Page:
St. Cyr Cadets Visit USMA Print

Saint Cyr Cadets Visit USMA (Graduation 2002)

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West Point News
  • Three Brothers Enter the Class of 2017

    For one of the few times in its long history, the U.S. Military Academy accepted three siblings into the same class. Eighteen-year-old twins Sumner and Cole and their 19-year-old brother Noah, of Nederland in southeast Texas, have each signed on for four years of academics and military training. If all three make it through the rigorous program, they will simultaneously toss their caps into the air as newly commissioned second lieutenants in the Army in 2017.

    "It helps knowing that your brothers are here, even though we're going to be separated all across campus in different companies, but I'm sure we'll see each other and it will help keep morale a little bit higher," Sumner said after a bus dropped the brothers off early Monday along with some 1,200 new arrivals.

    The three Ogrydziak brothers received presidential appointments, which are available for children of career military personnel. Their father, Coast Guard Capt. Randal Ogrydziak, is a deputy sector commander based in Corpus Christi, and their mother Kristine served in the Coast Guard for 10 years. Both grandfathers served in military.

    Read more at FoxNews.

  • Math Department Professors Honored with Dr. Janice A. Lumpkin Educator of the Year Award

    Math Department Professors Honored with Dr. Janice A. Lumpkin Educator of the Year Award.During the 39th Annual Convention of the National Society of Black Engineers (NSBE), USMA was honored for an historic accomplishment in diversity.  Eight African-American professors of West Point’s Department of Mathematical Sciences received NSBE’s Dr. Janice A. Lumpkin Educator of the Year honor on behalf of their department. No other college or university math department in the country has as many African-American professors.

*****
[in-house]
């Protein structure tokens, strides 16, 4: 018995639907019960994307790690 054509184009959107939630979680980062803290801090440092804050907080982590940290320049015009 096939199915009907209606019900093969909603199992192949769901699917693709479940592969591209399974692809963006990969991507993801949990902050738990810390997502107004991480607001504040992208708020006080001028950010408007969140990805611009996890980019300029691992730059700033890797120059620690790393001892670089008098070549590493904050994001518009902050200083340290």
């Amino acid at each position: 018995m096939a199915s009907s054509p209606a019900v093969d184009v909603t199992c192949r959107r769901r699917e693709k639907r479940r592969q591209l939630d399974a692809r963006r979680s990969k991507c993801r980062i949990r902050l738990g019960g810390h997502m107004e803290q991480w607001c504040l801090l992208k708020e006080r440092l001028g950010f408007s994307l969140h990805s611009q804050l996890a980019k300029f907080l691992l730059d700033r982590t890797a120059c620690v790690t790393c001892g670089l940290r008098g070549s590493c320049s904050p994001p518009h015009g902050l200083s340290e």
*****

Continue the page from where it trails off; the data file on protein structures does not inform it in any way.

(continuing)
Read more by clicking here.

  • Expanding Hallowed Ground at West Point Cemetery


    Image by RossPilot 2009The West Point Cemetery has taken in graduates of the Long Gray Line from the age of the cavalry charge to the dawn of drone strikes. Headstones etched with names like Custer and Westmoreland stand near plots with freshly turned earth.

    And after almost two centuries, the 12-acre cemetery is close to full.

    The U.S. Military Academy and its graduates are taking steps to make more room with new niches for cremated remains and an eventual expansion of the burial grounds. The work will update a resting place for more than 8,000 people that is the most hallowed ground at the nation's the most venerable military academy.

    "I would challenge you to find more valor in a smaller amount of space," says cemetery administrator Kathleen Silvia, who notes that 16 Medal of Honor recipients lie here.

    Read more about the cemetery expansion